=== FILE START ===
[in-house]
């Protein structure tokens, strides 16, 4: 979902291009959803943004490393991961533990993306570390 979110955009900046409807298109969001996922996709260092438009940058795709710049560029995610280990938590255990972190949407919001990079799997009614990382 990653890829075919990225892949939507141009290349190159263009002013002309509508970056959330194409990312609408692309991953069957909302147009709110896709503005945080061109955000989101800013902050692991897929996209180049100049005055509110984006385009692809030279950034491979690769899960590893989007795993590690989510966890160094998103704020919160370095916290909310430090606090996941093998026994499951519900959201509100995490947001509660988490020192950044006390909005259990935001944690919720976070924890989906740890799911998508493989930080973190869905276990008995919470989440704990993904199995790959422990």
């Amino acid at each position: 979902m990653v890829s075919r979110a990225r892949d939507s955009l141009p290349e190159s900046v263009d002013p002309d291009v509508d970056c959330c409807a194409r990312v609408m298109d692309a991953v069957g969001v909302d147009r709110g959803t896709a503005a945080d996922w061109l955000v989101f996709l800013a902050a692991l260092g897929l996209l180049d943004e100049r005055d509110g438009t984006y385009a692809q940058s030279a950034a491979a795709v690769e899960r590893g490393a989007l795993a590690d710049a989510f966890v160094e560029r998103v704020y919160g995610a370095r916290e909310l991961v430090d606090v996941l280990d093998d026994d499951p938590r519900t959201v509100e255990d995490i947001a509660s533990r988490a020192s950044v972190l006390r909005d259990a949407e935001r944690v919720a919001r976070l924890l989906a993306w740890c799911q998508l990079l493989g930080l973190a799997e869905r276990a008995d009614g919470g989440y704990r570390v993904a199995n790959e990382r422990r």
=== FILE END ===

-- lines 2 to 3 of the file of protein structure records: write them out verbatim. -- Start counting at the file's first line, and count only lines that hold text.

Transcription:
């Protein structure tokens, strides 16, 4: 979902291009959803943004490393991961533990993306570390 979110955009900046409807298109969001996922996709260092438009940058795709710049560029995610280990938590255990972190949407919001990079799997009614990382 990653890829075919990225892949939507141009290349190159263009002013002309509508970056959330194409990312609408692309991953069957909302147009709110896709503005945080061109955000989101800013902050692991897929996209180049100049005055509110984006385009692809030279950034491979690769899960590893989007795993590690989510966890160094998103704020919160370095916290909310430090606090996941093998026994499951519900959201509100995490947001509660988490020192950044006390909005259990935001944690919720976070924890989906740890799911998508493989930080973190869905276990008995919470989440704990993904199995790959422990």
């Amino acid at each position: 979902m990653v890829s075919r979110a990225r892949d939507s955009l141009p290349e190159s900046v263009d002013p002309d291009v509508d970056c959330c409807a194409r990312v609408m298109d692309a991953v069957g969001v909302d147009r709110g959803t896709a503005a945080d996922w061109l955000v989101f996709l800013a902050a692991l260092g897929l996209l180049d943004e100049r005055d509110g438009t984006y385009a692809q940058s030279a950034a491979a795709v690769e899960r590893g490393a989007l795993a590690d710049a989510f966890v160094e560029r998103v704020y919160g995610a370095r916290e909310l991961v430090d606090v996941l280990d093998d026994d499951p938590r519900t959201v509100e255990d995490i947001a509660s533990r988490a020192s950044v972190l006390r909005d259990a949407e935001r944690v919720a919001r976070l924890l989906a993306w740890c799911q998508l990079l493989g930080l973190a799997e869905r276990a008995d009614g919470g989440y704990r570390v993904a199995n790959e990382r422990r």